Profound questions, no profound answers
Maciej Zurowski reviews a play about the 2011 summer riots: Archie W Maddocks, 'Mottled lines' (director: Henry Bell)
Inspired by the outbreak of underclass rage that rocked the UK in August 2011 and dedicated to “those who rioted and those who didn’t”, Mottled lines is the debut of the 23-year-old playwright Archie W Maddocks. At its sharpest, the play accurately captures the psychological and ideological motivation of its protagonists - in the case of its two Tory characters frighteningly so. At its wobbliest, it appeals to nothing more progressive than the idea that people should be nicer to each other.
Fear and a resulting breakdown of communication are the central themes of this fragmentary observation of a ‘dog eat dog’ society. Instead of merely depicting the events of August 2011, the play sets out to explore their causes through a string of monologues. Characters such as The Thug and The Fight are intended to represent archetypes from a cross-section of British society rather than specific individuals.
A black working class woman, The Sparkle, depicts the bleakness and fear that set the tone in her neighbourhood - to intense, yet easily achieved effect. Likewise, few Guardian-educated members of the audience would have found it difficult to comprehend the frustration of The Fear, a young gang member who is not given a piece of the cake and consequently extorts crumbs at knifepoint. A guilty concern for the lower orders (provided they do not live next door) is a capacity that the middle strata of British society have long been trained to possess. However laudably intentioned these sentiments may be, challenging they are not.
More interestingly, we encounter a frustrated copper, contemptuous of unemployed youths and disillusioned with the lack of support he receives from his masters. Initially appearing like a stereotypical authoritarian, he soon reveals his profound fear of the angry mob he has to confront - and gradually wins our empathy. Similarly, the way in which the Conservatives’ monologues make us question whether the ultra-competitive training ground for overachievers and alpha males, the British public school, can be in any way considered a humane means of bringing up children, makes for uncomfortable moments of contemplation - despite the characters’ revolting sense of entitlement.
If the all-too-familiar, personalised narrative of greedy bankers, corrupt politicians and racist cops, whose ill will is supposedly the root of all evil, is undermined, if something a little more systemic is hinted at, then it is not entirely unreasonable to anticipate a radical calling into question of the very pillars upon which our society rests. Regrettably, however, that is where Mottled lines lets us down, based as it is upon an erratic premise. Fear, prejudice and the sectional ideologies held by the characters are not understood as symptomatic of the underlying social conditions, but as the very causes of social conflict. It is implied that a change of attitudes, a simple overcoming of prejudice, would facilitate communication and relieve the tensions perceived to be eating away at society like a cancer.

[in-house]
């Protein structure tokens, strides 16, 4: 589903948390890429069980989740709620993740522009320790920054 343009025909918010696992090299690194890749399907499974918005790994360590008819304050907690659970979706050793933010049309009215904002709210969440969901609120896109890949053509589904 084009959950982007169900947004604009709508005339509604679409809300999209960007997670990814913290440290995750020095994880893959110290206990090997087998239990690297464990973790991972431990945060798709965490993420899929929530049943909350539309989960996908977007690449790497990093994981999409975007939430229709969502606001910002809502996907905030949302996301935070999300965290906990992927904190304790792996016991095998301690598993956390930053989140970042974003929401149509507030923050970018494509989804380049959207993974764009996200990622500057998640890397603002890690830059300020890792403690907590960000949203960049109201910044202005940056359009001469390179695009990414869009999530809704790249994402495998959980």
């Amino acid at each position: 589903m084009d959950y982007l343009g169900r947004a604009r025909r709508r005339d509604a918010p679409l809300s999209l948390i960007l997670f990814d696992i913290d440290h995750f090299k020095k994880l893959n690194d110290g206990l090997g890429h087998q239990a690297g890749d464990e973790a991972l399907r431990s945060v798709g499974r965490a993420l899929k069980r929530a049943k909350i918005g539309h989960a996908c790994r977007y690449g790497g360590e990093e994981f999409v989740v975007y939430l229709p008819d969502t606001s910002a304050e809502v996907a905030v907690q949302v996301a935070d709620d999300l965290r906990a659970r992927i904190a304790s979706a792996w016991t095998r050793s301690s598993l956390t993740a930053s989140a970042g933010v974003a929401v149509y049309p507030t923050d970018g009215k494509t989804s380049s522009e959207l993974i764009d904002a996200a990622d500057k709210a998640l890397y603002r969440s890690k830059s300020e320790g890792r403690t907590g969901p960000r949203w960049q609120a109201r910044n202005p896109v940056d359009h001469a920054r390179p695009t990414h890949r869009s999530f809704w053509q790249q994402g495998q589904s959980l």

Consequently, the playwright lamented in the Q&A session after the performance that politicians, the police and the underclass do not “chat to each other” enough. Meanwhile, the very existence of social classes, the relation between rulers and ruled, was virtually taken as a natural fact of life. For Mottled lines is, ultimately, a very British play - a play about ‘us’. As such, it is far less removed from its Tory characters’ lamenting “our once great nation” or Cameron’s real-life talk of a “broken Britain” than it imagines itself to be. For all its - somewhat toothless - invoking of the MP’s expenses scandal, it is essentially informed by the spirit of Miliband’s ‘Let’s all sit around a table and negotiate’ and Cameron’s ‘hug a hoodie’. True to the nationalist dream shared by everybody from the liberal left to the extreme right, it wishes for a class society without class antagonisms (or perhaps just not quite so many class antagonisms, because, as the director and the playwright agreed during the Q&A, a society “in perfect harmony” would be “a bit Star Trek”, as well as “a bit Stalin”).
Most of the monologues that Maddocks conceived were sharp and the characters terrifyingly authentic. No doubt we are dealing with a gifted young playwright. It is a pity, then, that at a time when the youth are getting restless and Marx is being discussed in bourgeois newspapers once more, the most radical probing he subjects our society to resembles a hangover of post-left academia. It is that woolly zone where all oppressive relations derive from a fear of the Other, where class is just another ‘identity’, and cultural voluntarism can make the world a better place - or at least a place with a friendlier-looking veneer.
Sometimes, people conceal their helplessness by claiming they wish to avoid preaching, and if the Mottled lines publicists billed their play as “thought-provoking” and “asking questions rather than offering solutions”, then part of the reason is that there are no solutions as long as class society persists. During the Q&A session, it was all very well for the assembled liberals to ponder whether the play contained sufficiently strong female characters. But what about the society that throws up generations growing up on benefits - collateral damage in the global competition of rival states? They are fully aware they serve no purpose and are therefore viewed as mere scum. Could the British political class really solve this problem, even if it actually wanted to?
If Maddocks has a genuine desire to challenge the status quo, he will have to dig deeper to illuminate the root of the problems he sets out to examine. After all, talent is not what he lacks.
Mottled lines first ran at Richmond’s Orange Tree Theatre from July 10-14